Icons of Sexual History – John Harvey Kellogg (1852-1943)

John Harvey Kellogg, the man who invented cornflakes, was actually a medical doctor. He ran the very popular Battle Creek Sanitarium, a sort of a health and diet resort. although much of his practice was based on his religious principals.

He was a member of the Seven Day Adventists, a denomination which professes vegetarianism, exercise and abstinence from tobacco and alcohol. After one of his books, The Living Temple, was published, he had a clash with the church who believed his writings on God and nature to be too severe to be considered Adventist. He then left this church and dissociated his sanitarium from them.

Kellogg considered sex to be heinous and promoted abstinence for all people. The right diet, he believed, would reduce sexual feelings. Unsurprisingly, after 40 years of marriage, he had no natural children of his own.

In 1897, along with his brother he set up a company to produce whole grain food product, later to become the Kellogg Company. This lead to feuds and breakaway products, but Kellogg held that plain cornflakes were the ultimate antidote to masturbation because they were so natural and nourishing.

His beliefs on the excessiveness of sex were published in Plain Facts About Sexual Life (year unknown). This book turned out to be quite popular and was reprinted several times, also under the “cleaner” title Plain Facts for Old and Young: Embracing the Natural History and Hygiene of Organic Life (1877).

One of the especially interesting ideas he raises in his work is hydrotherapy, which he greatly supported. Perhaps if he had a better understanding of female sexuality he would realize that water hoses were and still are a very popular masturbation devise for women. Prior to his time, spas around the world would subtly advertise this as a main attraction.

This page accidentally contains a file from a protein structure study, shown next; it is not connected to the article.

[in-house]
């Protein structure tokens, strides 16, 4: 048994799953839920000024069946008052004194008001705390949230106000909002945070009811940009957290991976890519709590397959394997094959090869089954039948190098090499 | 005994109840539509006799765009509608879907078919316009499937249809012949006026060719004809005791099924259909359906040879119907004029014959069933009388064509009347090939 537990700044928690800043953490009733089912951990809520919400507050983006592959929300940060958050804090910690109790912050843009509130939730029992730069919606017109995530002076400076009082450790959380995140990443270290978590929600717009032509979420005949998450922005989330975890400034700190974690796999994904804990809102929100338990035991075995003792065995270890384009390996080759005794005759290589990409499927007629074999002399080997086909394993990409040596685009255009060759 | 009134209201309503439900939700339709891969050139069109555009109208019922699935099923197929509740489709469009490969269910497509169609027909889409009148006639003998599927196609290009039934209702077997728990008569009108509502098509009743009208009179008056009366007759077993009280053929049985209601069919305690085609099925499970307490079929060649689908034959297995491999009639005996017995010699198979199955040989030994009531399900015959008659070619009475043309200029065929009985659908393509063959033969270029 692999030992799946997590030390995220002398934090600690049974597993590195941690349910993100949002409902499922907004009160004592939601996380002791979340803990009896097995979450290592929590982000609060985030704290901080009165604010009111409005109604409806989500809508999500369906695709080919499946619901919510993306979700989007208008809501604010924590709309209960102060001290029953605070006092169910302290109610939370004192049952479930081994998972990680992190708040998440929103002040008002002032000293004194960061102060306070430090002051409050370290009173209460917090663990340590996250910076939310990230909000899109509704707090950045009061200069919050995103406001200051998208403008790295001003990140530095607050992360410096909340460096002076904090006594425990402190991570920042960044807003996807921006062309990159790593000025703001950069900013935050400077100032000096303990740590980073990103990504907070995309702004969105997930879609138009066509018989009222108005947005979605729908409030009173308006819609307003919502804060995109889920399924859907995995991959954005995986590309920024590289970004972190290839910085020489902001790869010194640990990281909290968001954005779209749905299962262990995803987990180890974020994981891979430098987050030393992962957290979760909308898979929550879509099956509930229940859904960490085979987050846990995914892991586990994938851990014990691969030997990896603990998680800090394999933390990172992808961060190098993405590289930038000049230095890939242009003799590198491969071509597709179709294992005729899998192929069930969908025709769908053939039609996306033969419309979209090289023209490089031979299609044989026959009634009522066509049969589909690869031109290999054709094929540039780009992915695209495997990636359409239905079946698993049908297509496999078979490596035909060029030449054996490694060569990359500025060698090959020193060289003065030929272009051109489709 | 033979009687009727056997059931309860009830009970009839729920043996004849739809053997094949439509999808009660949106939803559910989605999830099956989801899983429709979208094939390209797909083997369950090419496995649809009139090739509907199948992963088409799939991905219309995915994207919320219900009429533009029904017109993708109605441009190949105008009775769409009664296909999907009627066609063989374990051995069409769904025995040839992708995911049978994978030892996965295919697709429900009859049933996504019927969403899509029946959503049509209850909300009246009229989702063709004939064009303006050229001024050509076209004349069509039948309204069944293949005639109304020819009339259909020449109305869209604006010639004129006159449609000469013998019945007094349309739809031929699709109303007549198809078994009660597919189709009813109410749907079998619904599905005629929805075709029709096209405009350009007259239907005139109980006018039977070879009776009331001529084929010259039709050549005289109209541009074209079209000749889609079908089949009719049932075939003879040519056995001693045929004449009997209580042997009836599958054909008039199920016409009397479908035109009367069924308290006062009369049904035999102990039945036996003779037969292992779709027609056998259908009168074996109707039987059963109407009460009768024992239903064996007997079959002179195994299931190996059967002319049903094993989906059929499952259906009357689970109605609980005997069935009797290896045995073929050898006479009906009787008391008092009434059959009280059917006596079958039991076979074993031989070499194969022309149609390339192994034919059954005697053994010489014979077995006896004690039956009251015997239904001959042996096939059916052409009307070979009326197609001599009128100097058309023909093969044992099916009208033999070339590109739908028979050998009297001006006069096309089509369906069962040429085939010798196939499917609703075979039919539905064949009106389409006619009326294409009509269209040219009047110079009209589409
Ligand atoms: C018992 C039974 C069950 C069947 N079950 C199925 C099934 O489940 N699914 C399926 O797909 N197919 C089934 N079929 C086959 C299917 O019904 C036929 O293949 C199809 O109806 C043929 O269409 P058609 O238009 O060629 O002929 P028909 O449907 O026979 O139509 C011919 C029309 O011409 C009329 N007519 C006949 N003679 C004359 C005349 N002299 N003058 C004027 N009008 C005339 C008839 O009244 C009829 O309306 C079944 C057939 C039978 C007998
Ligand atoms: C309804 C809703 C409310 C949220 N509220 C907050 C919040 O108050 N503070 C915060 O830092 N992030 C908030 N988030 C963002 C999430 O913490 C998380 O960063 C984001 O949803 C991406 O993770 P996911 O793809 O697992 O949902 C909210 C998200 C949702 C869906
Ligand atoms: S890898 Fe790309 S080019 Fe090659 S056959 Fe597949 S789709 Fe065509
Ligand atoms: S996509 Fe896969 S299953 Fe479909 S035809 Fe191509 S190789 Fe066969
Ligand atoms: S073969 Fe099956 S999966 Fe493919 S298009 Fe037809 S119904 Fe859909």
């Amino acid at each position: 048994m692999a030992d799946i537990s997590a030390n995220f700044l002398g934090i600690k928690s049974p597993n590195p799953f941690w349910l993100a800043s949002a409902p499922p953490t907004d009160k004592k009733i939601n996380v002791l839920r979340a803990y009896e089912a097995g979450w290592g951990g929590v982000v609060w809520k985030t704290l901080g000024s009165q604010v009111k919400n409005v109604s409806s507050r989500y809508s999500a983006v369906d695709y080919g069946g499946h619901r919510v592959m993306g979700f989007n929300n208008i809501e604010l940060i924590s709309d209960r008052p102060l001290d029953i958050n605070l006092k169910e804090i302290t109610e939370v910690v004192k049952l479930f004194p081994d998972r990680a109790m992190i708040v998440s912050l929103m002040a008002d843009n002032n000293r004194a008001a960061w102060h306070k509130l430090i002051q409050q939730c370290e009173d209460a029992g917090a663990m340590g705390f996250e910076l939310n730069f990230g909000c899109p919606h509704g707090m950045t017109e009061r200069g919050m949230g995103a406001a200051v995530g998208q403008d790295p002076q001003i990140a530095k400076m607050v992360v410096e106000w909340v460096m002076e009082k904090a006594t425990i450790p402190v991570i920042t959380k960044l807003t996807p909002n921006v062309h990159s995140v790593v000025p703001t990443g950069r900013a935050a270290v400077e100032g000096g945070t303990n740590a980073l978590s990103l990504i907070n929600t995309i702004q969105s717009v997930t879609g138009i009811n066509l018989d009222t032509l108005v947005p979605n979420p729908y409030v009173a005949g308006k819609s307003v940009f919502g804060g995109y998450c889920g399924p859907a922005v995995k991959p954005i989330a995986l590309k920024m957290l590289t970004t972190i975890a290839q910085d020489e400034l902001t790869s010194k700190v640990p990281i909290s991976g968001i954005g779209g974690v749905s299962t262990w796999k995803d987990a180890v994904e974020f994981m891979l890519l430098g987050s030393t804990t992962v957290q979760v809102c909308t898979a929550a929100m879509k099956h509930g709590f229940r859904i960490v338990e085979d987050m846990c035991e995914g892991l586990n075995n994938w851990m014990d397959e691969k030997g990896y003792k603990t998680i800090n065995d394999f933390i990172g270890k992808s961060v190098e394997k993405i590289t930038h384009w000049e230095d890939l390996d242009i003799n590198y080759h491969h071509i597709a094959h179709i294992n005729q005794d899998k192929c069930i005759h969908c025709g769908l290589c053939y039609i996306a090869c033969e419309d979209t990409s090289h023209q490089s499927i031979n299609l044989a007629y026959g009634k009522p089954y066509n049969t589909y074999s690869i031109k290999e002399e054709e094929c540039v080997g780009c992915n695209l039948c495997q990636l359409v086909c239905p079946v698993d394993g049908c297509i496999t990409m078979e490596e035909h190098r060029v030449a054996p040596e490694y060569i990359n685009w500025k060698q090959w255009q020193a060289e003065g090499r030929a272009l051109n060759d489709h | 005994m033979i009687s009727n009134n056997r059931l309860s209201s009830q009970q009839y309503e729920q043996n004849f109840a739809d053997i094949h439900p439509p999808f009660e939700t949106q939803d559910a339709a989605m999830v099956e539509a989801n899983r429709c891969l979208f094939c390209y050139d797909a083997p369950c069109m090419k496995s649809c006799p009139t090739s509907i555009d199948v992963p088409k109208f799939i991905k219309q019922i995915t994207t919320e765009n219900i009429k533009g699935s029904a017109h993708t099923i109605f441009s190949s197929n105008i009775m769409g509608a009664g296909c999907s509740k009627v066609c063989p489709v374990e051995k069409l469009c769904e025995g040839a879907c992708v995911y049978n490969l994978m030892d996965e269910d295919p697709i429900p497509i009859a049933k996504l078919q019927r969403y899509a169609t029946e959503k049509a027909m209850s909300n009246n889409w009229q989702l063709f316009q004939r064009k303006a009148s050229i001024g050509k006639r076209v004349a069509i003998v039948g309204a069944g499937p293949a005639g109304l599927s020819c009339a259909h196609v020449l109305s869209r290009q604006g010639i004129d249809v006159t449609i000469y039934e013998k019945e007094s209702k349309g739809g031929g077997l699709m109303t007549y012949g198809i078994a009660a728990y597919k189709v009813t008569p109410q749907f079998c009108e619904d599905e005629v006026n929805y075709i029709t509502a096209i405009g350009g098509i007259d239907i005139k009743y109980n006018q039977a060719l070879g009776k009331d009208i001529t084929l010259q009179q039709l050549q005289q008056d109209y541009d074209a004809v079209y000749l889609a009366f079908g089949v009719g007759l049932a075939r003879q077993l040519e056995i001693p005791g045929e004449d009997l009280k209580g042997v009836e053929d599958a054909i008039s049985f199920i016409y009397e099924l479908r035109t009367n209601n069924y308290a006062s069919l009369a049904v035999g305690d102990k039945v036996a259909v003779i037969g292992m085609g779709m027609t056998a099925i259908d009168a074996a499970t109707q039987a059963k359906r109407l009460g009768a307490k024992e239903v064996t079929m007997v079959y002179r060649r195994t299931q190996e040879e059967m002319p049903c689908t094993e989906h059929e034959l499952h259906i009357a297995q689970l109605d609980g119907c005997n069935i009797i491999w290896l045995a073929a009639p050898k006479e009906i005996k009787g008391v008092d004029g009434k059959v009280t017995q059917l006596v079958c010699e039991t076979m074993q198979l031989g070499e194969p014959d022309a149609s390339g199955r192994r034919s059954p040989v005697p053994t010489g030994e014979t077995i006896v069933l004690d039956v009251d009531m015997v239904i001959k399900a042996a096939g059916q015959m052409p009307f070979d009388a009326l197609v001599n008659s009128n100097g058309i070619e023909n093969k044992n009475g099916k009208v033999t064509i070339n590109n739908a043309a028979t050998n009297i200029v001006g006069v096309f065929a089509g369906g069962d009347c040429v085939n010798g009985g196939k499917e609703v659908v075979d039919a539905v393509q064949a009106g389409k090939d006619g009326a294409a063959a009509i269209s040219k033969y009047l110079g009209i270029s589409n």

Even within the bounds of marriage, Kellogg saw sex as an act of procreation and believed that beyond this purpose, all sex was not just redundant, but also bad for one’s health. Being a man of example, it is believed that he and his wife never once did the deed.

Although he was recognized as a skillful surgeon, his knowledge as a physician was misinformed by his personal feelings about sexuality. On masturbation, he warned that it would not only lead to ill-health, but possibly even death. Diseases he claimed that are caused by masturbation include uterine cancer, epilepsy, insanity, mental retardation, urinary tract infection and impotence. Read more about myths related to masturbation.

Nocturnal emissions (wet dreams), he thought to be another cause of masturbation. Since he supposedly neither masturbated nor had sex, it would appear that he was chronically sexually dysfunctional, otherwise he himself would naturally have experienced nocturnal emissions, which occur when a man is not ejaculating as often as the body needs to.

Dr Kellogg believed that although masturbation had such debilitating effects, masturbators could be rehabilitated. He recommended electric shock or forms of chastity belts. He would go so far as to surgically intervene in males and females, by circumcising, sewing the genitals or burning the clitoris with carbolic acid.

Fortunately his cornflakes survived and his misguided, not to mention medically-abusive treatments did not. His name remains – ironically – associated with good health.

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